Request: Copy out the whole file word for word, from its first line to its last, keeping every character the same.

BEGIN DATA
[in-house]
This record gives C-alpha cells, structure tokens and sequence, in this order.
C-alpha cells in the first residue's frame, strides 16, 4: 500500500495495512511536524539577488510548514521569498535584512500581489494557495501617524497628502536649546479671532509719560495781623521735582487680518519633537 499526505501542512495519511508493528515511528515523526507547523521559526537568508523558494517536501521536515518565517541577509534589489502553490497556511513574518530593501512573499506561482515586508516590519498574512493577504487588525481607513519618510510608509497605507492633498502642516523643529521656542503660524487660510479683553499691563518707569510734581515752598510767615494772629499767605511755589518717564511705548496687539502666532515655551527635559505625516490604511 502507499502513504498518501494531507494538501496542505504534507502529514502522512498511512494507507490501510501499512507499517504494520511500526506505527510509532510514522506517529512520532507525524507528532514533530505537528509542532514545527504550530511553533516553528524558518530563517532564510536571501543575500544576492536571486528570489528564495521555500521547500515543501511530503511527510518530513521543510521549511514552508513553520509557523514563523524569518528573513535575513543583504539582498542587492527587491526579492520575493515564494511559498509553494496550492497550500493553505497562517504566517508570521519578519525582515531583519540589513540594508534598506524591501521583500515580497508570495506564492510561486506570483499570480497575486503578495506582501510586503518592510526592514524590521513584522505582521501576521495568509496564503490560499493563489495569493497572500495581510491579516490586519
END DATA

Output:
[in-house]
This record gives C-alpha cells, structure tokens and sequence, in this order.
C-alpha cells in the first residue's frame, strides 16, 4: 500500500495495512511536524539577488510548514521569498535584512500581489494557495501617524497628502536649546479671532509719560495781623521735582487680518519633537 499526505501542512495519511508493528515511528515523526507547523521559526537568508523558494517536501521536515518565517541577509534589489502553490497556511513574518530593501512573499506561482515586508516590519498574512493577504487588525481607513519618510510608509497605507492633498502642516523643529521656542503660524487660510479683553499691563518707569510734581515752598510767615494772629499767605511755589518717564511705548496687539502666532515655551527635559505625516490604511 502507499502513504498518501494531507494538501496542505504534507502529514502522512498511512494507507490501510501499512507499517504494520511500526506505527510509532510514522506517529512520532507525524507528532514533530505537528509542532514545527504550530511553533516553528524558518530563517532564510536571501543575500544576492536571486528570489528564495521555500521547500515543501511530503511527510518530513521543510521549511514552508513553520509557523514563523524569518528573513535575513543583504539582498542587492527587491526579492520575493515564494511559498509553494496550492497550500493553505497562517504566517508570521519578519525582515531583519540589513540594508534598506524591501521583500515580497508570495506564492510561486506570483499570480497575486503578495506582501510586503518592510526592514524590521513584522505582521501576521495568509496564503490560499493563489495569493497572500495581510491579516490586519